to be set aside and that is what we declare and also do hereby,
obviating the need for remand”
Thus having regard to the provisions of Sections 5, 12, 13, 16, 34,
35 and 36 of the Act, the irresistible conclusion is only grounds
which can be pressed into service for challenge to an award is
within the ambit and scope of Section 34 of the Act. Once the stage
of Section 34 is over and the questions that were raised or could
have been raised at that stage cannot be allowed to be raised again
and again by pressing into service section 47 of the Code of Civil
Procedure at the time of execution of award under Section 36 of the
Act.
In view of the aforesaid facts and discussions, the applicant did not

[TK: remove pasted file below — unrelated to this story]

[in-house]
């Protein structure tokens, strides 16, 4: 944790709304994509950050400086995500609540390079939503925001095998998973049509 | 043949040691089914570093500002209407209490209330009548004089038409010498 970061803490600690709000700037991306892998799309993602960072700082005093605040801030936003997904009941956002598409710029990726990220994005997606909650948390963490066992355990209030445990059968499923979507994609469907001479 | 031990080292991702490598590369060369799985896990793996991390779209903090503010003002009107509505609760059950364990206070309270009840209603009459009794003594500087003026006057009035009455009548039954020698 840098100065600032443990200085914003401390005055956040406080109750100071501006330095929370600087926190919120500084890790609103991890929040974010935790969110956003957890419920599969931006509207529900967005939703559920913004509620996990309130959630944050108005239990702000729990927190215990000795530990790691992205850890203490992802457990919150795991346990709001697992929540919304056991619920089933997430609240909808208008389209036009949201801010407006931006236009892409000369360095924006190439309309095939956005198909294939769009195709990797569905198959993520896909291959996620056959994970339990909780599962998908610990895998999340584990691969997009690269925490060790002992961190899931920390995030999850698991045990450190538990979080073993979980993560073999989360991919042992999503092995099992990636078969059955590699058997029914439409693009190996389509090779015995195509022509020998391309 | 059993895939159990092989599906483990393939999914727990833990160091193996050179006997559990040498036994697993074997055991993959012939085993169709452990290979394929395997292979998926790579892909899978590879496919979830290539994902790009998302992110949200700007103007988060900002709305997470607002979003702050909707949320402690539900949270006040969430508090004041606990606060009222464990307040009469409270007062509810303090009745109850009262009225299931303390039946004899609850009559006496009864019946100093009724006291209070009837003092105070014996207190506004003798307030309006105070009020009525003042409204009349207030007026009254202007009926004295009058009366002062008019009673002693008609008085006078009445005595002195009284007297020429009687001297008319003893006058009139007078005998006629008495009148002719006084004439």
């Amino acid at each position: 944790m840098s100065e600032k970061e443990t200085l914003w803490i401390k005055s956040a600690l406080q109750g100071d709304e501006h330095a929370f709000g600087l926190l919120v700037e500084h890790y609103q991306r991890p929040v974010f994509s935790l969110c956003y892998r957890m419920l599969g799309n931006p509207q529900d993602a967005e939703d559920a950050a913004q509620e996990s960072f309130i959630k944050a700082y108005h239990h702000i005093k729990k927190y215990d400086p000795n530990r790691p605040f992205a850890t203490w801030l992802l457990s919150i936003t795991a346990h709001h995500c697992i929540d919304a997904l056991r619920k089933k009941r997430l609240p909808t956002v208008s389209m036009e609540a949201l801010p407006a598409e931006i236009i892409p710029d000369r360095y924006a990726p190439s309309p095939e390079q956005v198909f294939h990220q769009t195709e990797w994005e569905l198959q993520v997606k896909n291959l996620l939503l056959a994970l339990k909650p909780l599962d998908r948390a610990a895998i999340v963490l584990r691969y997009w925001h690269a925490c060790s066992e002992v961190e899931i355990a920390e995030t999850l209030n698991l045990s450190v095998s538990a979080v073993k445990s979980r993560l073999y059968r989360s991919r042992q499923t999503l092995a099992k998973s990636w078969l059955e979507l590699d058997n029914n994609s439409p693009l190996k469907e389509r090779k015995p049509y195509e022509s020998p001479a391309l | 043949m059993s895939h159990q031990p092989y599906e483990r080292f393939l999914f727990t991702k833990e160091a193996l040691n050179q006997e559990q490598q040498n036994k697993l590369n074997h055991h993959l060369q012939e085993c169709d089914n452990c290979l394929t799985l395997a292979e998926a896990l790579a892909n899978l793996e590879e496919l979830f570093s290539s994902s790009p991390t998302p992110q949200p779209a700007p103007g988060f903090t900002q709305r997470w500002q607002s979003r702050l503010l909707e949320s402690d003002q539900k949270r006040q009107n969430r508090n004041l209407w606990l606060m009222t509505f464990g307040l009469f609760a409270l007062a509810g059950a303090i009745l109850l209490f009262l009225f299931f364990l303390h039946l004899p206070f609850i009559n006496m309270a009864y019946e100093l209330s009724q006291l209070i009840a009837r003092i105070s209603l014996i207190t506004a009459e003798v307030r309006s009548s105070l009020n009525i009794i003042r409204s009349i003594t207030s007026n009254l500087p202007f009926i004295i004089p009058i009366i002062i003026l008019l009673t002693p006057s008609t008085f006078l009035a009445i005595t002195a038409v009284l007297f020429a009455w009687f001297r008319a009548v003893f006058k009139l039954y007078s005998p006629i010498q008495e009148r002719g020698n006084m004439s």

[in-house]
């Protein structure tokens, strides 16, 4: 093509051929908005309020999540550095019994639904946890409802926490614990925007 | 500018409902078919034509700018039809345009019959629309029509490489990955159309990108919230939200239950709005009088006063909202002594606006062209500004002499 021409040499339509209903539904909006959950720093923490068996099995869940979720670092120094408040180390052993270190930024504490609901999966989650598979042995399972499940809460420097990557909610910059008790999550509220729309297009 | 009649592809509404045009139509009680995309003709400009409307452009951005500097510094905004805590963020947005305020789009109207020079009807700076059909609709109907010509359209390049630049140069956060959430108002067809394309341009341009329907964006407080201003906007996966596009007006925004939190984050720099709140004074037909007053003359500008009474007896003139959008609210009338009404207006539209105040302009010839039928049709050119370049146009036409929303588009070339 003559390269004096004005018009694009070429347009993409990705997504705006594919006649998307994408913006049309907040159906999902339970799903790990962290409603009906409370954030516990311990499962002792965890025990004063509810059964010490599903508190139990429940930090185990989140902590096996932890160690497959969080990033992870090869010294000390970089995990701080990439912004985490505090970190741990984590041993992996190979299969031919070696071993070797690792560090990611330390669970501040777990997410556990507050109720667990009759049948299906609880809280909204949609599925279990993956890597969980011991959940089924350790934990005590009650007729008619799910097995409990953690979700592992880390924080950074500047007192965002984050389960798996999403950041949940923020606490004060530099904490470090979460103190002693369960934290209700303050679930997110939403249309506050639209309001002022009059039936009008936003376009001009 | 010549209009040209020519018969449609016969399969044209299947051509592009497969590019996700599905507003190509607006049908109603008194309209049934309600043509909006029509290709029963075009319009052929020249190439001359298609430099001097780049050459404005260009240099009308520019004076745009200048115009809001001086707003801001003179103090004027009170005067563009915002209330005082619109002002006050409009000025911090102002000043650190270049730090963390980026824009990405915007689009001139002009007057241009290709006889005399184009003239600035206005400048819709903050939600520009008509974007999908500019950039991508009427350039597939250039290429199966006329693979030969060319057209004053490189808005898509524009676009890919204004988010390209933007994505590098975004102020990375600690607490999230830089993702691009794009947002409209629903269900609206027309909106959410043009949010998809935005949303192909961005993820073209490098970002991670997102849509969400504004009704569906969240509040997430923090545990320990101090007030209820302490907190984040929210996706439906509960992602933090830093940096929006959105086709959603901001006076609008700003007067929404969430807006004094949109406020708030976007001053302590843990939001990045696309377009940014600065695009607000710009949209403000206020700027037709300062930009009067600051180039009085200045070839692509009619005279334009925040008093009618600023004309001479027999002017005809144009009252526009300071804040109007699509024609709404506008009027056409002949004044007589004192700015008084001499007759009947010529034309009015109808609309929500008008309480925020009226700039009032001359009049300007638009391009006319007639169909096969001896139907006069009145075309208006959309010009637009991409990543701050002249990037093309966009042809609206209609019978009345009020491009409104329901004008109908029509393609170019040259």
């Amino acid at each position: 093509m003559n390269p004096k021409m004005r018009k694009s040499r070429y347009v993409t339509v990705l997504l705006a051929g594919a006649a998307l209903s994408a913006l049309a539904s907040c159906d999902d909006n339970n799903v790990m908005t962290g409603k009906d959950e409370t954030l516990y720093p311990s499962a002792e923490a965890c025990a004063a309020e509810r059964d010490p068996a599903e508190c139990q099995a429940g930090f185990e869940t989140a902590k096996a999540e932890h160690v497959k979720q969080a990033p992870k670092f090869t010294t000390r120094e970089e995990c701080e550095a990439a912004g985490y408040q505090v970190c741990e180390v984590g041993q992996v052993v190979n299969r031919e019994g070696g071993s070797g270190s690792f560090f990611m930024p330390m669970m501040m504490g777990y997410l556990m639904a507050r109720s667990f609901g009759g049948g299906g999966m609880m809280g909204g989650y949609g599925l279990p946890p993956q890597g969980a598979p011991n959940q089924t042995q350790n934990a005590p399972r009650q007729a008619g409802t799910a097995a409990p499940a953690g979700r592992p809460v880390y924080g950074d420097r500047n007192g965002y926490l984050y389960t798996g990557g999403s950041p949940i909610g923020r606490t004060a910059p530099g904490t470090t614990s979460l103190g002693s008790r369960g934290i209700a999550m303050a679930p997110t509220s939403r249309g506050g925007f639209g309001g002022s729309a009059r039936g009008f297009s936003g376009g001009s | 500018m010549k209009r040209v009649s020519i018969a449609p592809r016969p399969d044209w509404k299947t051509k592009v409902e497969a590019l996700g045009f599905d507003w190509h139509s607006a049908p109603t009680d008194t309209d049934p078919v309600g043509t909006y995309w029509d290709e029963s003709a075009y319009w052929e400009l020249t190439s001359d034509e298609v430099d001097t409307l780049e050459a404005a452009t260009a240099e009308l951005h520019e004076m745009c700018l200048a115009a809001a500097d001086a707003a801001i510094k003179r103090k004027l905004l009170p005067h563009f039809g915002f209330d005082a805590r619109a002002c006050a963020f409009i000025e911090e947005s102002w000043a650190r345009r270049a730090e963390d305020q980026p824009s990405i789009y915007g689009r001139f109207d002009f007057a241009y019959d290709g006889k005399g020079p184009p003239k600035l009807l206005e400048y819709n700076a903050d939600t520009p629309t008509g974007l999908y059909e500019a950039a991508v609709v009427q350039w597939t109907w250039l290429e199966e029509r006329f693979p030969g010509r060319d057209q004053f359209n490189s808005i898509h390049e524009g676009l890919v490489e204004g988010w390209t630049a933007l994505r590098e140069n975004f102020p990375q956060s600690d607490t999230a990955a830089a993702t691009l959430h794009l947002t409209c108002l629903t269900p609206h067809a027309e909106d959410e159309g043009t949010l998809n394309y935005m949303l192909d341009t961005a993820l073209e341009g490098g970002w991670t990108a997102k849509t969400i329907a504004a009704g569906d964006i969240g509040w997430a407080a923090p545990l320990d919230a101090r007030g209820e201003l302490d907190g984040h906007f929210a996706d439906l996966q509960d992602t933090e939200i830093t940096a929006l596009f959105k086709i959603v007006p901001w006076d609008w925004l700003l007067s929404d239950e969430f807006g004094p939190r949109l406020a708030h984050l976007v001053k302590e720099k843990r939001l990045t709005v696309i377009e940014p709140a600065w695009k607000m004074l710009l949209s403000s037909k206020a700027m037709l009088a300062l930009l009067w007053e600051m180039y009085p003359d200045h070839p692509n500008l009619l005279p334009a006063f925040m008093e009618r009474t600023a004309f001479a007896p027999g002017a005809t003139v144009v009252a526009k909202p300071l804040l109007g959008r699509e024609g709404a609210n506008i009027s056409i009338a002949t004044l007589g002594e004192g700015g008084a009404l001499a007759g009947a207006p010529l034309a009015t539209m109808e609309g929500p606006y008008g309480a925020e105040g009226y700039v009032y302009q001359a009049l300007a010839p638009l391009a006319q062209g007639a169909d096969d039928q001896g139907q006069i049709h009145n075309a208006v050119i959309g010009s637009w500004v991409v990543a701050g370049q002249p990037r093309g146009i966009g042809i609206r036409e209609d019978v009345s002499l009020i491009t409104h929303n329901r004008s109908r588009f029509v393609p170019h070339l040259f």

have any right to challenge the enforceability of the award by takingrecourse to Section 47 CPC and the same were liable to be
dismissed. It is altogether different question that the objections
have been dismissed by the Court below on different grounds and
reasons but since they are liable to be dismissed, the impugned
order does not require any interference. The revision accordingly
stands dismissed.”
In case of 1993 (2) (SCC) 507 (supra) I find that decision was
rendered in the context of a Probate Suit and not under 1996 Act.
The case in 2004 (1) SCC Page-497 Para-55 dealt with the
question of inherent lack of jurisdiction and the Judgment was rendered
only in the context of Civil Procedure Code and there was no scope to
consider Arbitration & Conciliation Act, 1996. But I find law has been
settled when MSP Infrastructure (supra) came into force. 1991 SCC Page
193 (supra) also restricted in the context of Civil Procedure but not in